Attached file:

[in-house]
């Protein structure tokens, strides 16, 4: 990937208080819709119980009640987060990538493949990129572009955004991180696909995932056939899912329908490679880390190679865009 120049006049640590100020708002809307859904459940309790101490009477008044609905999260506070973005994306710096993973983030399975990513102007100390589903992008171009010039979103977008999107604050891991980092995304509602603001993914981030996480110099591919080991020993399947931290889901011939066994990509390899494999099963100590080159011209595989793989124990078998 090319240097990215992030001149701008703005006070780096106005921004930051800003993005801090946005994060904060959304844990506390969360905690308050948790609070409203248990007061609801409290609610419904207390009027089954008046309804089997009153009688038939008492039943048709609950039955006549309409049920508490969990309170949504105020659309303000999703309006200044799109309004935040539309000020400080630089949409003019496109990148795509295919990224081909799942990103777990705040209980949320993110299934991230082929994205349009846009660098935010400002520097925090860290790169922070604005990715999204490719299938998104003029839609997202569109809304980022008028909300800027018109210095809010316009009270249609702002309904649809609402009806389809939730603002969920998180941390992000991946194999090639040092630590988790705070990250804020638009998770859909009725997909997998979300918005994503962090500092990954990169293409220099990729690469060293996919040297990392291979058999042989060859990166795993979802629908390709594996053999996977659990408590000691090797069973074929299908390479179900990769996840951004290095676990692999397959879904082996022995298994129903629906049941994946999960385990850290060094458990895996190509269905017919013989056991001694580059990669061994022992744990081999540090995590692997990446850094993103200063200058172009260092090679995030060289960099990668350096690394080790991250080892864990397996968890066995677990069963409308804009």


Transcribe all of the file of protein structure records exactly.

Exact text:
[in-house]
């Protein structure tokens, strides 16, 4: 990937208080819709119980009640987060990538493949990129572009955004991180696909995932056939899912329908490679880390190679865009 120049006049640590100020708002809307859904459940309790101490009477008044609905999260506070973005994306710096993973983030399975990513102007100390589903992008171009010039979103977008999107604050891991980092995304509602603001993914981030996480110099591919080991020993399947931290889901011939066994990509390899494999099963100590080159011209595989793989124990078998 090319240097990215992030001149701008703005006070780096106005921004930051800003993005801090946005994060904060959304844990506390969360905690308050948790609070409203248990007061609801409290609610419904207390009027089954008046309804089997009153009688038939008492039943048709609950039955006549309409049920508490969990309170949504105020659309303000999703309006200044799109309004935040539309000020400080630089949409003019496109990148795509295919990224081909799942990103777990705040209980949320993110299934991230082929994205349009846009660098935010400002520097925090860290790169922070604005990715999204490719299938998104003029839609997202569109809304980022008028909300800027018109210095809010316009009270249609702002309904649809609402009806389809939730603002969920998180941390992000991946194999090639040092630590988790705070990250804020638009998770859909009725997909997998979300918005994503962090500092990954990169293409220099990729690469060293996919040297990392291979058999042989060859990166795993979802629908390709594996053999996977659990408590000691090797069973074929299908390479179900990769996840951004290095676990692999397959879904082996022995298994129903629906049941994946999960385990850290060094458990895996190509269905017919013989056991001694580059990669061994022992744990081999540090995590692997990446850094993103200063200058172009260092090679995030060289960099990668350096690394080790991250080892864990397996968890066995677990069963409308804009």